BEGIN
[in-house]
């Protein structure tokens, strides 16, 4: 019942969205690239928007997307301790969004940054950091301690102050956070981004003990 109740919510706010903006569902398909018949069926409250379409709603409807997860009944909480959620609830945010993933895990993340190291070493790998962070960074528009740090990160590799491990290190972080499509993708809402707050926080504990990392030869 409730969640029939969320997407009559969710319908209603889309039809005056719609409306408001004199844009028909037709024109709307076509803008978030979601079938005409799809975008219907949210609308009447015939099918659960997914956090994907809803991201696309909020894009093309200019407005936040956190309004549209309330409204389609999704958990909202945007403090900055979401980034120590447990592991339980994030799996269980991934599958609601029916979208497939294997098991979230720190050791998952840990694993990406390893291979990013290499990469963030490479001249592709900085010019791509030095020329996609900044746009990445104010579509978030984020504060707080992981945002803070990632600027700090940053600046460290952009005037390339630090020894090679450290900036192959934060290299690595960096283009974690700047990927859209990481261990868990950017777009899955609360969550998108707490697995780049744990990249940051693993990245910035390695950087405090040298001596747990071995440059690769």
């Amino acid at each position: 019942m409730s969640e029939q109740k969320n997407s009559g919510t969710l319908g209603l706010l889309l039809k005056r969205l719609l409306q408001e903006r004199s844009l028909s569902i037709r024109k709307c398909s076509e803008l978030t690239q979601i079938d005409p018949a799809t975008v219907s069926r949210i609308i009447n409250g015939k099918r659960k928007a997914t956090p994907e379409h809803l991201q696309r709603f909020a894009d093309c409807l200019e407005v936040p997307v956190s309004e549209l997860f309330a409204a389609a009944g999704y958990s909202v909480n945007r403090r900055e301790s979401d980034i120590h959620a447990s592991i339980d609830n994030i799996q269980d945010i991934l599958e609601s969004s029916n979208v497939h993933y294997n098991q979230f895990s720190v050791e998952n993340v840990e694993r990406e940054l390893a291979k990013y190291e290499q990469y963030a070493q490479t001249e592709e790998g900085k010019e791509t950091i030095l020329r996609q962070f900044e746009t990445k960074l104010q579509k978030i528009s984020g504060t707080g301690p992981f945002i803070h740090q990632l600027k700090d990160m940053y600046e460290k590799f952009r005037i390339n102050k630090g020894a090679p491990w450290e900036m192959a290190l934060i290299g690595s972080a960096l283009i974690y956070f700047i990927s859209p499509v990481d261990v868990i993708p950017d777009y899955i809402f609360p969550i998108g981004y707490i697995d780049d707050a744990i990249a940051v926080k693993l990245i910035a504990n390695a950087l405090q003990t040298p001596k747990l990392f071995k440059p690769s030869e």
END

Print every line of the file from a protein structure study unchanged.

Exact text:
[in-house]
């Protein structure tokens, strides 16, 4: 019942969205690239928007997307301790969004940054950091301690102050956070981004003990 109740919510706010903006569902398909018949069926409250379409709603409807997860009944909480959620609830945010993933895990993340190291070493790998962070960074528009740090990160590799491990290190972080499509993708809402707050926080504990990392030869 409730969640029939969320997407009559969710319908209603889309039809005056719609409306408001004199844009028909037709024109709307076509803008978030979601079938005409799809975008219907949210609308009447015939099918659960997914956090994907809803991201696309909020894009093309200019407005936040956190309004549209309330409204389609999704958990909202945007403090900055979401980034120590447990592991339980994030799996269980991934599958609601029916979208497939294997098991979230720190050791998952840990694993990406390893291979990013290499990469963030490479001249592709900085010019791509030095020329996609900044746009990445104010579509978030984020504060707080992981945002803070990632600027700090940053600046460290952009005037390339630090020894090679450290900036192959934060290299690595960096283009974690700047990927859209990481261990868990950017777009899955609360969550998108707490697995780049744990990249940051693993990245910035390695950087405090040298001596747990071995440059690769």
């Amino acid at each position: 019942m409730s969640e029939q109740k969320n997407s009559g919510t969710l319908g209603l706010l889309l039809k005056r969205l719609l409306q408001e903006r004199s844009l028909s569902i037709r024109k709307c398909s076509e803008l978030t690239q979601i079938d005409p018949a799809t975008v219907s069926r949210i609308i009447n409250g015939k099918r659960k928007a997914t956090p994907e379409h809803l991201q696309r709603f909020a894009d093309c409807l200019e407005v936040p997307v956190s309004e549209l997860f309330a409204a389609a009944g999704y958990s909202v909480n945007r403090r900055e301790s979401d980034i120590h959620a447990s592991i339980d609830n994030i799996q269980d945010i991934l599958e609601s969004s029916n979208v497939h993933y294997n098991q979230f895990s720190v050791e998952n993340v840990e694993r990406e940054l390893a291979k990013y190291e290499q990469y963030a070493q490479t001249e592709e790998g900085k010019e791509t950091i030095l020329r996609q962070f900044e746009t990445k960074l104010q579509k978030i528009s984020g504060t707080g301690p992981f945002i803070h740090q990632l600027k700090d990160m940053y600046e460290k590799f952009r005037i390339n102050k630090g020894a090679p491990w450290e900036m192959a290190l934060i290299g690595s972080a960096l283009i974690y956070f700047i990927s859209p499509v990481d261990v868990i993708p950017d777009y899955i809402f609360p969550i998108g981004y707490i697995d780049d707050a744990i990249a940051v926080k693993l990245i910035a504990n390695a950087l405090q003990t040298p001596k747990l990392f071995k440059p690769s030869e």